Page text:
CBI arrests MECL Project manager for bribe…
Texas Rangers arrest recently fired San Marcos construction manager….
That is a huge list….
If you want to get the detailed list just google for ‘Project manager arrested’. So, it is not utopian stuff. If anything goes wrong with the project, as a project manager you are accountable. When the Delhi Metro Rail work was in progress, because of a sub-contractor issue, two people died in an accident. Instead of putting the blame on the sub-contractor, the chief project manager (Mr. Sreedharan) took responsibility and resigned. That was a great demonstration of professionalism and professional ethics. Following professional ethics is a good safety net for project managers and in the longer run, your reputation will increase and bigger opportunities will come your way.
The professional ethics of project managers are classified into four groups comprising of;
The following mind map depicts the professional ethics of project managers. Click on the diagram to zoom in.
The Project Management Body Of Knowledge Version 6 comprises of 49 processes grouped into 10 knowledge areas and 5 process groups.
The 10 Knowledge Areas
Project Integration Management
The 5 Process Groups
The five process groups comprises of;
Monitoring & Controlling
All projects gets formally initiated by the project’s sponsor (who funds the project) or the senior management. During the initiation phase, a project manager is appointed. The project manager drives the project into the subsequent phases of planning, execution, monitoring & controlling and closing.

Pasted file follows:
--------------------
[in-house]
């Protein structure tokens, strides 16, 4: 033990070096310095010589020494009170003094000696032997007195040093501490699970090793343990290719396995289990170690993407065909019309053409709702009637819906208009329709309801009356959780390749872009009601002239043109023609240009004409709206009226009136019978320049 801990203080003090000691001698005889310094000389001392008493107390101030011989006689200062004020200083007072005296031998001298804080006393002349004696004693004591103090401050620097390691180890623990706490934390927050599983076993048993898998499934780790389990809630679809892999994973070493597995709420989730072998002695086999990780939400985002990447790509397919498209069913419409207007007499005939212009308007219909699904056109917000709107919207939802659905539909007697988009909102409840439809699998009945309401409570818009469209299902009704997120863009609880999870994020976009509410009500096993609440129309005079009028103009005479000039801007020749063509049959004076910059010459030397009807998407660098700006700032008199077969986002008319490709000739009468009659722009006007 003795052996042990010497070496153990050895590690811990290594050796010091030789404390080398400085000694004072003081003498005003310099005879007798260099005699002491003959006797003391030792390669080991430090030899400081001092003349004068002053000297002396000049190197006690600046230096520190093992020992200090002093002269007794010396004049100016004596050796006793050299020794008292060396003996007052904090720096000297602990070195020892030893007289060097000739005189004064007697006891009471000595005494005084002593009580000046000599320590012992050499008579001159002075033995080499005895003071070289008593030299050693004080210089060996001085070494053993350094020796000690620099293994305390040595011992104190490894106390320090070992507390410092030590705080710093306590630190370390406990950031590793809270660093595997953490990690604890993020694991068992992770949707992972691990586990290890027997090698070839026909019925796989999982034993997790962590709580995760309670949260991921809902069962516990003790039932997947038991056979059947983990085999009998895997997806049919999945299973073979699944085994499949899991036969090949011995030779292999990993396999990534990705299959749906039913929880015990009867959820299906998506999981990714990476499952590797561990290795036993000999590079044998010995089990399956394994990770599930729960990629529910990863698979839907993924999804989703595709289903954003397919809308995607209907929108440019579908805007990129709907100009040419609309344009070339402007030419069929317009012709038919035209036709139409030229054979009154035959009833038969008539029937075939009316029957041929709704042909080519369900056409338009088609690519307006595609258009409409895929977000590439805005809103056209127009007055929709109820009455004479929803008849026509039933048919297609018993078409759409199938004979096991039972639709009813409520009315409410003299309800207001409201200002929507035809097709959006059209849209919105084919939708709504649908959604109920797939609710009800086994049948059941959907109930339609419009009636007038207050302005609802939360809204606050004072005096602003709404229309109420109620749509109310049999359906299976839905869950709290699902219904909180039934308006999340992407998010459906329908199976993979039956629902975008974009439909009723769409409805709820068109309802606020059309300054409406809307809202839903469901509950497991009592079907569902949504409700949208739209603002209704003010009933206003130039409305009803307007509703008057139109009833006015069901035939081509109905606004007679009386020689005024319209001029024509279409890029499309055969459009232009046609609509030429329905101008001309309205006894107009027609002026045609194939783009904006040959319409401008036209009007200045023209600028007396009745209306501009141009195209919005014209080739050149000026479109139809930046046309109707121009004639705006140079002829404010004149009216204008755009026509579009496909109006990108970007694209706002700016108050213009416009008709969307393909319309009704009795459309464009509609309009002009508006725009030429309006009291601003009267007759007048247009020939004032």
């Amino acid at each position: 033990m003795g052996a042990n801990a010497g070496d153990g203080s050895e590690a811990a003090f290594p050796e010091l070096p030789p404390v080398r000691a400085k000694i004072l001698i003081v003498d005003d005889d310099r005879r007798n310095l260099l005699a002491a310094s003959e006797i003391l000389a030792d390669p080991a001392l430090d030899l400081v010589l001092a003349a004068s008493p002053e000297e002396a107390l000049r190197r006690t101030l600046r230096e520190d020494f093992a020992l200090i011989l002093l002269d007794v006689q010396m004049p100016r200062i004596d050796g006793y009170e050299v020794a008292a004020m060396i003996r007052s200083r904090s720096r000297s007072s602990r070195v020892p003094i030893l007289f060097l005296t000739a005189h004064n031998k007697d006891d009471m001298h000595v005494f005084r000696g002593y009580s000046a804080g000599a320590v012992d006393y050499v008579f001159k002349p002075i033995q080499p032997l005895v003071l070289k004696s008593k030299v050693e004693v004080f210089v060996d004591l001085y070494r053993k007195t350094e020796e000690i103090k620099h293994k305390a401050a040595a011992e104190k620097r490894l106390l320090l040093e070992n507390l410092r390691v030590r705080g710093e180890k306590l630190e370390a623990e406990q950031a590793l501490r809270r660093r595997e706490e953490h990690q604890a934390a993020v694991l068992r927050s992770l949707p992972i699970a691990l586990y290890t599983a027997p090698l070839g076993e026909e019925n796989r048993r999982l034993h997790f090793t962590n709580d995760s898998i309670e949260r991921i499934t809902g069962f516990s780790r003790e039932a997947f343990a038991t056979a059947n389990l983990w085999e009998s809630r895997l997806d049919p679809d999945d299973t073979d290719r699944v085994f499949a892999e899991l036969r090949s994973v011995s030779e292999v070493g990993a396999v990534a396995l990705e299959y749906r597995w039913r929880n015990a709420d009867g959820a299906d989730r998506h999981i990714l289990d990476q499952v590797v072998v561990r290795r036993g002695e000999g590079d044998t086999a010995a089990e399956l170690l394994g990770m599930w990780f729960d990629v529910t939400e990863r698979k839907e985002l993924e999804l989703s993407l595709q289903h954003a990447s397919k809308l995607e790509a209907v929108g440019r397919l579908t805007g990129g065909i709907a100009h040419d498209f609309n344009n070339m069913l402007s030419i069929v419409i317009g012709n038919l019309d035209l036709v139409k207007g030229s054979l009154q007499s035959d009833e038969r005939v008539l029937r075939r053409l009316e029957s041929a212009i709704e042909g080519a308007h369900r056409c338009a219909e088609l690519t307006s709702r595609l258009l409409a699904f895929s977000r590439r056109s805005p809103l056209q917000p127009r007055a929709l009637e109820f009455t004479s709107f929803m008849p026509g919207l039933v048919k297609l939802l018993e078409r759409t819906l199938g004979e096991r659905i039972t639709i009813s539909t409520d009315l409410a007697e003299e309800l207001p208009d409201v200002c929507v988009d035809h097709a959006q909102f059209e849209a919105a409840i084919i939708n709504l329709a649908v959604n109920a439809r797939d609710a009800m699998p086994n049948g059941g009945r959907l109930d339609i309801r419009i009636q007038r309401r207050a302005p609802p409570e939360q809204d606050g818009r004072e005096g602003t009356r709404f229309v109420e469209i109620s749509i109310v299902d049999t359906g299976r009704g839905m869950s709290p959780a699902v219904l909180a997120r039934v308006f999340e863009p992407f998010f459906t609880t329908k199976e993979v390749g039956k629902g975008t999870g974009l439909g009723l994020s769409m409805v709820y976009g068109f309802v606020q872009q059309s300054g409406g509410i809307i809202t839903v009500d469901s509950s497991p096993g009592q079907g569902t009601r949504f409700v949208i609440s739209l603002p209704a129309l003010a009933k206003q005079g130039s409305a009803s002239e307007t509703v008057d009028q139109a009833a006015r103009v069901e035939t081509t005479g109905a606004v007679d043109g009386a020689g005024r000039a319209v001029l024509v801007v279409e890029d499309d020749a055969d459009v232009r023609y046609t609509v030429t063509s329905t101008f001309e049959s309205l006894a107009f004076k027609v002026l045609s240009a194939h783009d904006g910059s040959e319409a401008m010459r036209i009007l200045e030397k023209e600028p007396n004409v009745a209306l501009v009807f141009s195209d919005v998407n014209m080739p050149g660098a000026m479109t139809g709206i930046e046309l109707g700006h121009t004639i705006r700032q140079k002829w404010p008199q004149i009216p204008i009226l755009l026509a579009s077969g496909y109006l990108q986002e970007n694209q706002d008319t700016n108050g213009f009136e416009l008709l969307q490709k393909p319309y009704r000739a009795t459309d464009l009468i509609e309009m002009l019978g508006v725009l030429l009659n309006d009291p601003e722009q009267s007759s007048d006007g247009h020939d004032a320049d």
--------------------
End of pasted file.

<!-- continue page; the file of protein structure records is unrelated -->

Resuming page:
In real life, these phases are not purely sequential. Initiation and planning happens sequentially. Execution can start even before completing planning fully. Monitoring&Controlling happens from the beginning of the project till the end of the project.
As discussed before, PMBOK Version 6 comprises of 49 processes and each one of these processes are linked to one knowledge area and one process group. For example, ‘Develop project charter’ process is linked to ‘Project Integration Management’ knowledge area and ‘Initiation’ process group. Similarly the process ‘Identify stakeholders’ is liked to ‘Stakeholder management’ knowledge area and the ‘Initiation’ process group.
Every process is made up of a set of inputs / tools&techniques / outputs which is also called as ITTO in the project management circles.
Let us take a look at the processes, process group wise;
Develop Project Charter
Develop project management plan
Plan scope management
Create Work Breakdown Structure (WBS)
Plan schedule management
Estimate activity duration
Plan cost management
Plan quality management
Plan resource management
Estimate activity resources
Plan communications management
Plan risk management
Perform qualitative risk analysis
Perform quantitative risk analysis
Plan risk responses
Plan procurement management
Plan stakeholder engagement
Direct and manage project work
Manage project knowledge
Implement risk responses
Manage stakeholder engagement
Monitoring & Controlling
Monitor and control project work
Perform integrated change control
Monitor stakeholder engagement
Close project or phase
Trust this post would have given you a fair idea about the 10 knowledge areas, 5 process groups, 49 processes. We also discussed that each process is linked to one knowledge area and one process group.